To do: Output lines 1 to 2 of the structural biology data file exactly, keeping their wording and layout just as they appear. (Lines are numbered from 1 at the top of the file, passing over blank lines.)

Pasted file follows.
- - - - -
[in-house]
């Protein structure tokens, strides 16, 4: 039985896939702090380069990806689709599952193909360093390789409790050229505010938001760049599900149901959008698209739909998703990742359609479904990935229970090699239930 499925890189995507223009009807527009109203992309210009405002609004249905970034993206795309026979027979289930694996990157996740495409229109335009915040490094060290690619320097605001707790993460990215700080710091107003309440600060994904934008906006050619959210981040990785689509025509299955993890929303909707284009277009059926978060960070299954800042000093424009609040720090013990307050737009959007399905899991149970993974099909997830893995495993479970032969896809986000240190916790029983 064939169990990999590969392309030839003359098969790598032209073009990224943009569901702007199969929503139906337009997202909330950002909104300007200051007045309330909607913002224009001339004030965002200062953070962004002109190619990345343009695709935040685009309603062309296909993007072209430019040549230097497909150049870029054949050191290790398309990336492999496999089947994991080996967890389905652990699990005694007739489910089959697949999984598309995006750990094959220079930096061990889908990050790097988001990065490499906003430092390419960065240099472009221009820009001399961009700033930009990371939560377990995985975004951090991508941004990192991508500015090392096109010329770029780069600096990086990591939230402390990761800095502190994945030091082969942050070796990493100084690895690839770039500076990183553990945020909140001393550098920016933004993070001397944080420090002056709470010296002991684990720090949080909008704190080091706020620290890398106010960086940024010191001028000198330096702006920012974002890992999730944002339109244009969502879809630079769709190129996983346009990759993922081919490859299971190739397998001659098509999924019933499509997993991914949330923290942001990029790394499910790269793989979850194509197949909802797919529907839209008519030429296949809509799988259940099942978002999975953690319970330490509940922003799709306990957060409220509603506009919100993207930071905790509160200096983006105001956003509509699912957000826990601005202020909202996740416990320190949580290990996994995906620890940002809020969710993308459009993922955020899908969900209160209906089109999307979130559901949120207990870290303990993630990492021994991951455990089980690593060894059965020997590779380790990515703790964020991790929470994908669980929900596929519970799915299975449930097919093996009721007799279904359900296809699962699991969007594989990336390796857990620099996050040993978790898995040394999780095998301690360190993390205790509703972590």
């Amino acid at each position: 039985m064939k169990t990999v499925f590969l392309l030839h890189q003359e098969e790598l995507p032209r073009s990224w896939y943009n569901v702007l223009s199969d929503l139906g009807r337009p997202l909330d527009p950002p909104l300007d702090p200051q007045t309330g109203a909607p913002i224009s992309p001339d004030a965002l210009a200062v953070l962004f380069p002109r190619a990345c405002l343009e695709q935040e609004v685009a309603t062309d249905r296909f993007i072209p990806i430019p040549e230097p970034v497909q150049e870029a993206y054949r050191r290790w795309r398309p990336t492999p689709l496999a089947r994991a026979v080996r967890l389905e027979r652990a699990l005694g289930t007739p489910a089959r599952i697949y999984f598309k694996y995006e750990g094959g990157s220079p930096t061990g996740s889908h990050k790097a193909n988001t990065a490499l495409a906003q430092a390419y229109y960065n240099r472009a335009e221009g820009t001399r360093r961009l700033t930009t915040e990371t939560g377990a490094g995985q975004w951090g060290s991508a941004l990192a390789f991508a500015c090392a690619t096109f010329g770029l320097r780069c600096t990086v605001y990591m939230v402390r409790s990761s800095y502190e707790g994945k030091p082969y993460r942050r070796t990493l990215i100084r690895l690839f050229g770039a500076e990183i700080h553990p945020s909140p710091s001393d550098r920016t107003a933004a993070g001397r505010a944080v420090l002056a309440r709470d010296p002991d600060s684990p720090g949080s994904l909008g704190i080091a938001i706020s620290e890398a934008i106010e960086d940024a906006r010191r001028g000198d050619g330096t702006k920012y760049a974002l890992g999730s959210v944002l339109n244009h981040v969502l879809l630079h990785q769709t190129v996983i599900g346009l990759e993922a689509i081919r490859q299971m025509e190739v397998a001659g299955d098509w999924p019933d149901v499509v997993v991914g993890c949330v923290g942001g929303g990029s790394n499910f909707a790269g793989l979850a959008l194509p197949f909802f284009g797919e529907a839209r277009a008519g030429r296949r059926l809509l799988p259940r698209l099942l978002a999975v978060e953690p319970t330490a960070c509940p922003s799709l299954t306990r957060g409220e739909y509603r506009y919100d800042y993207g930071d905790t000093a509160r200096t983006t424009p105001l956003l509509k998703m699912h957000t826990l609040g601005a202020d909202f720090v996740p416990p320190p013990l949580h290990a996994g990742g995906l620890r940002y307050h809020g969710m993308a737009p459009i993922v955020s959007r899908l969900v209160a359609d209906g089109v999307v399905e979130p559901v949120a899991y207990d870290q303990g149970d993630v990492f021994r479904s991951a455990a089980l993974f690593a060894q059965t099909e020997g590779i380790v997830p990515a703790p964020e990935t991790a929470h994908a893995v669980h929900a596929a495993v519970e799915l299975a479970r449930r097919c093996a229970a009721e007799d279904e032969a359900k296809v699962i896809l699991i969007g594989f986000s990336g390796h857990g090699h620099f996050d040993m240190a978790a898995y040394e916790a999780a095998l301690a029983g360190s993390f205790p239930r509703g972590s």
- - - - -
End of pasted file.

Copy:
[in-house]
């Protein structure tokens, strides 16, 4: 039985896939702090380069990806689709599952193909360093390789409790050229505010938001760049599900149901959008698209739909998703990742359609479904990935229970090699239930 499925890189995507223009009807527009109203992309210009405002609004249905970034993206795309026979027979289930694996990157996740495409229109335009915040490094060290690619320097605001707790993460990215700080710091107003309440600060994904934008906006050619959210981040990785689509025509299955993890929303909707284009277009059926978060960070299954800042000093424009609040720090013990307050737009959007399905899991149970993974099909997830893995495993479970032969896809986000240190916790029983 064939169990990999590969392309030839003359098969790598032209073009990224943009569901702007199969929503139906337009997202909330950002909104300007200051007045309330909607913002224009001339004030965002200062953070962004002109190619990345343009695709935040685009309603062309296909993007072209430019040549230097497909150049870029054949050191290790398309990336492999496999089947994991080996967890389905652990699990005694007739489910089959697949999984598309995006750990094959220079930096061990889908990050790097988001990065490499906003430092390419960065240099472009221009820009001399961009700033930009990371939560377990995985975004951090991508941004990192991508500015090392096109010329770029780069600096990086990591939230402390990761800095502190994945030091082969942050070796990493100084690895690839770039500076990183553990945020909140001393550098920016933004993070001397944080420090002056709470010296002991684990720090949080909008704190080091706020620290890398106010960086940024010191001028000198330096702006920012974002890992999730944002339109244009969502879809630079769709190129996983346009990759993922081919490859299971190739397998001659098509999924019933499509997993991914949330923290942001990029790394499910790269793989979850194509197949909802797919529907839209008519030429296949809509799988259940099942978002999975953690319970330490509940922003799709306990957060409220509603506009919100993207930071905790509160200096983006105001956003509509699912957000826990601005202020909202996740416990320190949580290990996994995906620890940002809020969710993308459009993922955020899908969900209160209906089109999307979130559901949120207990870290303990993630990492021994991951455990089980690593060894059965020997590779380790990515703790964020991790929470994908669980929900596929519970799915299975449930097919093996009721007799279904359900296809699962699991969007594989990336390796857990620099996050040993978790898995040394999780095998301690360190993390205790509703972590």